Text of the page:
Poland-Schindler’sJew 03-12

Schindler’s Jews marking 65th anniversary of Krakow ghetto’s liquidation

AP Photo FRA143


Associated Press Writer

WARSAW, Poland (AP) — About two dozen Holocaust survivors, including some saved by German industrialist Oskar Schindler, will mark the 65th anniversary of the Nazi’s liquidation of the Jewish ghetto in Krakow.


In just two days in March 1943, German soldiers emptied the ghetto of its estimated 16,000 Jewish residents, shipping them to a forced-labor camp in nearby Plaszow and to the Auschwitz-Birkenau death camp, where most were killed in the gas chambers.

Those left behind were executed, with some 2,000 Jews killed. By the end of World War II, just 3,000 Jews who lived in the ghetto survived.

On Sunday, about 25 survivors — some returning to Poland for the first time since the war’s end — will march through the Podgorze district in Krakow to the grounds of the former camp in Plaszow where around 8,000 people, including Poles, perished during the war.

Just 60 of the Jews Schindler saved are alive and a dozen are expected for the march, said Andrzej Skotnicki, who helped bring back Schindler’s Jews for the anniversary events and recently published a book on Jews from Krakow that were saved by Schindler.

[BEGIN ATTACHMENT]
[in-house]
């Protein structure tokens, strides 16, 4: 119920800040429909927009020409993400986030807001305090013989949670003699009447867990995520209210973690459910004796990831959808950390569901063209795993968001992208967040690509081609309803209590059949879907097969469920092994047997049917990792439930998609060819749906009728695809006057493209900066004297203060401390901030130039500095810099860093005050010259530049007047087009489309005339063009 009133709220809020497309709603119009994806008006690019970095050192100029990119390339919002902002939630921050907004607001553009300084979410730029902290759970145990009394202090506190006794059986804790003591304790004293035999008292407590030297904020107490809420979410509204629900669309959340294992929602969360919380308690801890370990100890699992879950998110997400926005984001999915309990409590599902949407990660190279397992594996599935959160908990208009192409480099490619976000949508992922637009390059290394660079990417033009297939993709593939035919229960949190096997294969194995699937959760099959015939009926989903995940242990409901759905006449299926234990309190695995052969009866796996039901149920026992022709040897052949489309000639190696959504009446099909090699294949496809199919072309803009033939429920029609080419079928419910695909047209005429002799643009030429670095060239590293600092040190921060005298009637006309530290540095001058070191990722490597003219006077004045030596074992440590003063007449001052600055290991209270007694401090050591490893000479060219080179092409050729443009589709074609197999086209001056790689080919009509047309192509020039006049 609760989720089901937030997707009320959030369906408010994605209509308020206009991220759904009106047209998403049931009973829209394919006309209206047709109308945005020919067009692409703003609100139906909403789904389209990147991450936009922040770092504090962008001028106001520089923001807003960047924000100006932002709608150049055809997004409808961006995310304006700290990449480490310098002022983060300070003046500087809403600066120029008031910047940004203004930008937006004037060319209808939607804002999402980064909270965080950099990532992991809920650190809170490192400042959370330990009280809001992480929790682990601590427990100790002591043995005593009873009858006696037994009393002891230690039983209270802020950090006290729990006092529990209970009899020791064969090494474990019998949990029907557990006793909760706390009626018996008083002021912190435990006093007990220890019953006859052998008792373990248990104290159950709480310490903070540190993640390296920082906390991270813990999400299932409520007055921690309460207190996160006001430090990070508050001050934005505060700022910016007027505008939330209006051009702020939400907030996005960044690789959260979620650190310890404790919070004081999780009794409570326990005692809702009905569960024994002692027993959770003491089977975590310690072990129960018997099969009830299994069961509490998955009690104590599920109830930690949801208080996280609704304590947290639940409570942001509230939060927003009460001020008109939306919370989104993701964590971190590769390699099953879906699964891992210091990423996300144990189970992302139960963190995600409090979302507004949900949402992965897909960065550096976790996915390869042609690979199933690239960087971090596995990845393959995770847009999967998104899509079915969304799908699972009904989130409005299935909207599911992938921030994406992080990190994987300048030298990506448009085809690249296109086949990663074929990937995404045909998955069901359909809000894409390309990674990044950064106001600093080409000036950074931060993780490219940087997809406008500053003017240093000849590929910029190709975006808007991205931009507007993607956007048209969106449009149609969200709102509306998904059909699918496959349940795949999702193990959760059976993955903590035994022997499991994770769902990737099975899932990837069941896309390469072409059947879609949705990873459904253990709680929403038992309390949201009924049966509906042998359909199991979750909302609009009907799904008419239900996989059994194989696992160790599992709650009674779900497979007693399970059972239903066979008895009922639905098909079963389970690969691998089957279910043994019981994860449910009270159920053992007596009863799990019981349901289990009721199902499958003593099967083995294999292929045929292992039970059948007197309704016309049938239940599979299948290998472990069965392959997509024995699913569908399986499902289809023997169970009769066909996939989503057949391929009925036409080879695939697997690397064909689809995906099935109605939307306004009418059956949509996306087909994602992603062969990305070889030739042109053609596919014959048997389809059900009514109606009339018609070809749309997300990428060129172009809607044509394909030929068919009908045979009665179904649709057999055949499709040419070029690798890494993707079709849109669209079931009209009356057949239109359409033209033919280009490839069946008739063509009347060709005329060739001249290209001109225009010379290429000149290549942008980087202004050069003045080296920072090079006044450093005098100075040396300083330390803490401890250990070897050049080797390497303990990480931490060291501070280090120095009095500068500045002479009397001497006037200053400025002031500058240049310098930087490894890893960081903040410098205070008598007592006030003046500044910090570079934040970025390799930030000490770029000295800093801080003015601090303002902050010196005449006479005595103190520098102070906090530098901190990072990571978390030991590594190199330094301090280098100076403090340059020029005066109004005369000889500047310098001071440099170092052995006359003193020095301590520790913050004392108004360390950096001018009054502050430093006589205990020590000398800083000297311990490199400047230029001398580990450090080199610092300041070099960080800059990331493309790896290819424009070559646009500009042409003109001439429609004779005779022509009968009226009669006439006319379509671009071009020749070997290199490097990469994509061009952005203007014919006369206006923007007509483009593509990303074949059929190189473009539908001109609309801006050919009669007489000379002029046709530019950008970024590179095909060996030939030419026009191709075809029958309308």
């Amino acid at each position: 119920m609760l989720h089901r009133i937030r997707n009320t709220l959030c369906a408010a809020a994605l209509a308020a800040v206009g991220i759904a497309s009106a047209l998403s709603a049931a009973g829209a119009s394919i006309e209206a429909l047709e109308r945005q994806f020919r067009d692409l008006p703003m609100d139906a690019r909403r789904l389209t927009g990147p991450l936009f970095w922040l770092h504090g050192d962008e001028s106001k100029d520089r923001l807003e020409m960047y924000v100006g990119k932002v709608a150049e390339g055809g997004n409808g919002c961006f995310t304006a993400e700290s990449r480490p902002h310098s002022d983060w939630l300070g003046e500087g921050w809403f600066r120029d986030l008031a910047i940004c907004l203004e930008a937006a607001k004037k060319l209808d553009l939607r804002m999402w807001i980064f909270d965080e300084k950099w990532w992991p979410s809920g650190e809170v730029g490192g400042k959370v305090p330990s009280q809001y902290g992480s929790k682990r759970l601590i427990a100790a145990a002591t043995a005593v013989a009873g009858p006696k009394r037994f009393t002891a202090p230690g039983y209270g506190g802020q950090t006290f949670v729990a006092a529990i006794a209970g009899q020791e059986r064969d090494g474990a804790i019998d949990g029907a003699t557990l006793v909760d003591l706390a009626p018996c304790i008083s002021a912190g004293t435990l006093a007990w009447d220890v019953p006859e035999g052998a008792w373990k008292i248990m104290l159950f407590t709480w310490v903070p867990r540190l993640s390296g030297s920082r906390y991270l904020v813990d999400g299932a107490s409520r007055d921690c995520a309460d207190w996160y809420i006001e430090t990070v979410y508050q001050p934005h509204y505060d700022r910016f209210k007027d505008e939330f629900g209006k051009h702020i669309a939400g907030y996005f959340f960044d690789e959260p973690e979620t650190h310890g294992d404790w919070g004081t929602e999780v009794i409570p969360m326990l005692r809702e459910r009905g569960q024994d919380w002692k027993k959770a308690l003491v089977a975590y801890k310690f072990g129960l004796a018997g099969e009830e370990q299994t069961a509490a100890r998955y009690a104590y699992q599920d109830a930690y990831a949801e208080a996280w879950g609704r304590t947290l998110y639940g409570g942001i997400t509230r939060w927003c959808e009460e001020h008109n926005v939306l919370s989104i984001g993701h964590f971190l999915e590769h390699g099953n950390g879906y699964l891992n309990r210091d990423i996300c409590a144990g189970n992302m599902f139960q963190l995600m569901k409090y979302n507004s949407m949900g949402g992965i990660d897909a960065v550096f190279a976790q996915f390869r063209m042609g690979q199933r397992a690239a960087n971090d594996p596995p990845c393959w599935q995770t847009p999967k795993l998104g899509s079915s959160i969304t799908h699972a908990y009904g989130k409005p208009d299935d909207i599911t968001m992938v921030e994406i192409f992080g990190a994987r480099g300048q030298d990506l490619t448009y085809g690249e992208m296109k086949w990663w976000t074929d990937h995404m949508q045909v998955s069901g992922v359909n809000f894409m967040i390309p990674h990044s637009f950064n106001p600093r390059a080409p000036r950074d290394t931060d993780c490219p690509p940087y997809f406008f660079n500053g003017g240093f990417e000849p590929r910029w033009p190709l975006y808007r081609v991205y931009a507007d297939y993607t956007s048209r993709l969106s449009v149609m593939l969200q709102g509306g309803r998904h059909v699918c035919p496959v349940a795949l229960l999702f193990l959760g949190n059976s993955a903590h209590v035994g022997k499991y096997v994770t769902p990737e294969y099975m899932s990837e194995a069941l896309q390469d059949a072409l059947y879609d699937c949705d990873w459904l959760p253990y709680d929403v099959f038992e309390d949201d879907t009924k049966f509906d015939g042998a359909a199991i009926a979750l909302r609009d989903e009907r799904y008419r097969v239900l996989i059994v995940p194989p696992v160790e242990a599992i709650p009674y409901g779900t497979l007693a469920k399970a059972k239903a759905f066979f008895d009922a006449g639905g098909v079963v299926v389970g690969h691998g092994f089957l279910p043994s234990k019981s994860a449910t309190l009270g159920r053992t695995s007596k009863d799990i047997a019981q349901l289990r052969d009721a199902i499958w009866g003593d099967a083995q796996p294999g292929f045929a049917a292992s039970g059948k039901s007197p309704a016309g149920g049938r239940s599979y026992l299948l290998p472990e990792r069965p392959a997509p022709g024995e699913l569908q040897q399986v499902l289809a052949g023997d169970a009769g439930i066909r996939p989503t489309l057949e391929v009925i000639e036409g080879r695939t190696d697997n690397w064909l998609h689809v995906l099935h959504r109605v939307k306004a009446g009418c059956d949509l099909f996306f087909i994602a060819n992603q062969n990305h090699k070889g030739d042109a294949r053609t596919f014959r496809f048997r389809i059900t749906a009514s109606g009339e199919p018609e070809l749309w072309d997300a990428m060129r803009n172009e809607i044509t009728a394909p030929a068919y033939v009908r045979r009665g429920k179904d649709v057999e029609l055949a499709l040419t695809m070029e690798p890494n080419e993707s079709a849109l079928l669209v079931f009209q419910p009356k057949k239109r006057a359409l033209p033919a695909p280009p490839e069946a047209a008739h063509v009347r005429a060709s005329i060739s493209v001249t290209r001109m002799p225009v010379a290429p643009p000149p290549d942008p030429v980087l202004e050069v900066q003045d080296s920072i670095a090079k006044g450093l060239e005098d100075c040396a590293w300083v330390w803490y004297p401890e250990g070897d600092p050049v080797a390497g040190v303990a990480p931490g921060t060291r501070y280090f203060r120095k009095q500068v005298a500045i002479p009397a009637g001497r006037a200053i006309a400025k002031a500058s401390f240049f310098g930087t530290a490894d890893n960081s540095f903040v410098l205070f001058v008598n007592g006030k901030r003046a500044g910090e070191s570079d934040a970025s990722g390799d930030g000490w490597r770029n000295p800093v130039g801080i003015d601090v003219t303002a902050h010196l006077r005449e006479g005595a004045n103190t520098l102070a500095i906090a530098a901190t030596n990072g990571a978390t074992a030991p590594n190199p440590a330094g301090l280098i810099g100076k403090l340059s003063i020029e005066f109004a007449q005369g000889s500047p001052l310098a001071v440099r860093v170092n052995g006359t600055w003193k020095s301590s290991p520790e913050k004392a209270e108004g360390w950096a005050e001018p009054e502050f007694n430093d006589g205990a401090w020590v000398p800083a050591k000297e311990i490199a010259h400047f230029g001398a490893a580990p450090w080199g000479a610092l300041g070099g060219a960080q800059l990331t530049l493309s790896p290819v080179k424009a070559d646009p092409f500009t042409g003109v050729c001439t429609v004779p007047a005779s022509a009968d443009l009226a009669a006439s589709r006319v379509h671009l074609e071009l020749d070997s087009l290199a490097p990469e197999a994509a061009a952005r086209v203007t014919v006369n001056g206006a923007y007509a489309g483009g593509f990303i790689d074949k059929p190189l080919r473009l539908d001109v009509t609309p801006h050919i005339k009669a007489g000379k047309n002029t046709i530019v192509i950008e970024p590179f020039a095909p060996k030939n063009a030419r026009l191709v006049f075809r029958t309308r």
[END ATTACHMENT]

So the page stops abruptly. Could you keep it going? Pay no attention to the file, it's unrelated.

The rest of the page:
"They lost many members of their families, so its not easy for them," Skotnicki told The Associated Press.

The Plaszow camp was the setting for Steven Spielberg’s 1993 Oscar-winning film "Schindler’s List," which chronicled the German businessman’s efforts to shield more than 1,000 Jews from Nazi death camps by hiring them to work in his Krakow factory.

Since the release of Spielberg’s film, tourists to Krakow have sought out the place where Schindler kept the emaciated, frostbitten Jews, claiming their work was essential to the survival of his metal works factory, where prisoners produced enameled pots and pans.

Schindler spent his fortune feeding the Jews he saved. After the war, he emigrated to Argentina with his wife, Emilie, but returned to Germany in 1958 where he died in 1974. He was buried in Jerusalem at his own request.

What To Read Next
Fundraising is underway to move the giant ball of twine from the Highland, Wisconsin, home of creator James Frank Kotera, who died last month at age 75, 44 years after starting the big ball.